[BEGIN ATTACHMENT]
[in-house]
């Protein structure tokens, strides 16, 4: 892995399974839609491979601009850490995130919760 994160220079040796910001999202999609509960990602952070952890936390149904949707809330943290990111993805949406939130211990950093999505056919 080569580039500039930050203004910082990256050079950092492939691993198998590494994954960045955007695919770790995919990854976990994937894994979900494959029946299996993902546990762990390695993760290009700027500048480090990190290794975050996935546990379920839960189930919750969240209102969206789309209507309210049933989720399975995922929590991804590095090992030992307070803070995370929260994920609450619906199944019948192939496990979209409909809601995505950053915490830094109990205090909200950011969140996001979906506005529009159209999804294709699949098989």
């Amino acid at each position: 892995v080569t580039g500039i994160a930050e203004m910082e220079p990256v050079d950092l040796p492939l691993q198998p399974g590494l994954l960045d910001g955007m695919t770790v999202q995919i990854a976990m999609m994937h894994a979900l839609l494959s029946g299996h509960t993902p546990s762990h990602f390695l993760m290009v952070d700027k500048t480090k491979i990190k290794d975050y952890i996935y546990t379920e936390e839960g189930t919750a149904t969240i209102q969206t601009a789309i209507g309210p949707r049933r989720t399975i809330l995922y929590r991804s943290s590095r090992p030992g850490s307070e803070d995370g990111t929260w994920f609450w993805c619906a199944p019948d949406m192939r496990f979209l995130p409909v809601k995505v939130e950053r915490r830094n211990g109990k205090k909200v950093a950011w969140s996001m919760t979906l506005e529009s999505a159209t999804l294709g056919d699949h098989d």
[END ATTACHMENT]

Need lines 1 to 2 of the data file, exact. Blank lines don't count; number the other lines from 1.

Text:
[in-house]
């Protein structure tokens, strides 16, 4: 892995399974839609491979601009850490995130919760 994160220079040796910001999202999609509960990602952070952890936390149904949707809330943290990111993805949406939130211990950093999505056919 080569580039500039930050203004910082990256050079950092492939691993198998590494994954960045955007695919770790995919990854976990994937894994979900494959029946299996993902546990762990390695993760290009700027500048480090990190290794975050996935546990379920839960189930919750969240209102969206789309209507309210049933989720399975995922929590991804590095090992030992307070803070995370929260994920609450619906199944019948192939496990979209409909809601995505950053915490830094109990205090909200950011969140996001979906506005529009159209999804294709699949098989």